Letter to the editor

Milt Zall's column on "Why feds retire" in the Aug 13 issue of Federal Computer Week was very interesting. I always look forward to his columns, especially anything concerning the U.S. Postal Service.

One reason for feds retiring wasn't addressed but I'm sure a few have considered it. I've basically followed the premise that once I was eligible to receive a pension, the amount I was being paid to continue to work actually decreased by the percentage I would receive as a pension.

I served 20 years and five days in the U.S. Air Force and began to receive 50 percent of my base pay upon my "retirement" at the old age of 37. I did receive the bonuses that were given for re-enlisting, but it stopped after I received a total of $2,000.

I then "retired" from the U.S. Postal Service after 17 years by combining USPS service with my military years. I bought the 20 years of USAF service by paying 7 percent of my total active military pay, which now provides me with a 70 percent postal pension that will not be reduced at age 62.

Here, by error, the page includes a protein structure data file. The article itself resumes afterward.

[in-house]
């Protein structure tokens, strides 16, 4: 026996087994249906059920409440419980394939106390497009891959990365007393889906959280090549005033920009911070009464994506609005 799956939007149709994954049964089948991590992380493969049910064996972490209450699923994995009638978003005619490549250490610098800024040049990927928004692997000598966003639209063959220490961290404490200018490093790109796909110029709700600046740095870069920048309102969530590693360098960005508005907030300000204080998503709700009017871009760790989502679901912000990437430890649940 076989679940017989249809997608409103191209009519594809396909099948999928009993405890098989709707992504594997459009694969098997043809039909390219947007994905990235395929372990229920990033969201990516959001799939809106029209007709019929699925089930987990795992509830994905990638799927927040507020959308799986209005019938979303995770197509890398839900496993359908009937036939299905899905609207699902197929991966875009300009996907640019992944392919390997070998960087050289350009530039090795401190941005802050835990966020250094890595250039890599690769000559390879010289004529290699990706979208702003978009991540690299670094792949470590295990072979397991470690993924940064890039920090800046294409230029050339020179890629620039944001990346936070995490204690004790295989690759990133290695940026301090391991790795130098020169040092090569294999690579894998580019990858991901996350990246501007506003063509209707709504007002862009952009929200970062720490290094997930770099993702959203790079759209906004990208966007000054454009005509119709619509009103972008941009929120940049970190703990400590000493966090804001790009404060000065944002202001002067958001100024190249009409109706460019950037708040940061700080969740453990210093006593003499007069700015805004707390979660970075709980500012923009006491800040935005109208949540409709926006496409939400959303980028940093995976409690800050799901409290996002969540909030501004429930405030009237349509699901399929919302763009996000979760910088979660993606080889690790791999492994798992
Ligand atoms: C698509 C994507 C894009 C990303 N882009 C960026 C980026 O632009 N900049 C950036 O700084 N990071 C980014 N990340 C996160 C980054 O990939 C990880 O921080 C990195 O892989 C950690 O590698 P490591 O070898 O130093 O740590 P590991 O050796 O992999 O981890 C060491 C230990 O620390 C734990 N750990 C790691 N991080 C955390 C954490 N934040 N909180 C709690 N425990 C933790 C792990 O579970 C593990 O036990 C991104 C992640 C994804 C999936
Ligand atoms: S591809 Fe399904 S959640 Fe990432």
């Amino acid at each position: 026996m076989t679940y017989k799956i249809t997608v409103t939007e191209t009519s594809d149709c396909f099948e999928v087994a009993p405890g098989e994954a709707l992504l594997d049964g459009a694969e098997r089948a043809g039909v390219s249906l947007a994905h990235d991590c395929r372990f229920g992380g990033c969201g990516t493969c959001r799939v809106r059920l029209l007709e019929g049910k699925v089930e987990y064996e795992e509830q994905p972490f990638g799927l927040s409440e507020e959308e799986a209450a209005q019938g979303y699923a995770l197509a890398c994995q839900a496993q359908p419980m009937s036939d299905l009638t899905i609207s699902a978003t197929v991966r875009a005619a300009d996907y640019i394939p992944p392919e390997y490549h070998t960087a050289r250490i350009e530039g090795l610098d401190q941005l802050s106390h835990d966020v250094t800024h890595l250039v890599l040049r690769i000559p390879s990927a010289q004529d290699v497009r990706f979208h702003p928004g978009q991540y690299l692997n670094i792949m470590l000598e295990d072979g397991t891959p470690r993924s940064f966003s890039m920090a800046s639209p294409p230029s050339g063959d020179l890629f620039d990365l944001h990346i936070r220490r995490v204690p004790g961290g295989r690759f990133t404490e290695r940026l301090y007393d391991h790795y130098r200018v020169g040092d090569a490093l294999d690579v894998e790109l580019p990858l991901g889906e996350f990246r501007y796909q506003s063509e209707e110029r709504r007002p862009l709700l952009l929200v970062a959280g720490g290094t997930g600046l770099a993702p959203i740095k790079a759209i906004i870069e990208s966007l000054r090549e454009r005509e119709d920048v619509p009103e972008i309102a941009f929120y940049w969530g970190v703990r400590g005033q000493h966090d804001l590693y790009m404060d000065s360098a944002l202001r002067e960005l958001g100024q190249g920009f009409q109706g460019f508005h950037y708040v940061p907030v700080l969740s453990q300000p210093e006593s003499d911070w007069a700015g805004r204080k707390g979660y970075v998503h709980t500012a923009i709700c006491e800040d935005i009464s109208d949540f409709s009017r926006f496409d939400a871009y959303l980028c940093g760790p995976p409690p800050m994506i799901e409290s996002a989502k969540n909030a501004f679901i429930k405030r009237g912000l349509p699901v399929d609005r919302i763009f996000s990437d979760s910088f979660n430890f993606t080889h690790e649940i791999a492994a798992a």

However, my working years are not over yet. I was asked to come back and work as an IT contractor. Now, at age 62, I have amassed nearly 28 years under Social Security (20 years military and eight years of nongovernment jobs), and if I can make 30 years of Social Security-eligible work, the Government Pension Offset won't apply.

Please don't think I'm bragging because I'm really quite modest when it comes to my accomplishments. I consider myself very fortunate to have served in the USAF, to have been employed by the USPS and now to be able to work under a contract. But I do try to let my co-workers know what other opportunities may be available once they're eligible to retire.

Although federal work can become stressful, dull and thankless, there are other fields to look into where one's talents can be used and appreciated. I'm glad I kept my options open after the postal retirement, because I found retirement really boring.

Nolan Scott

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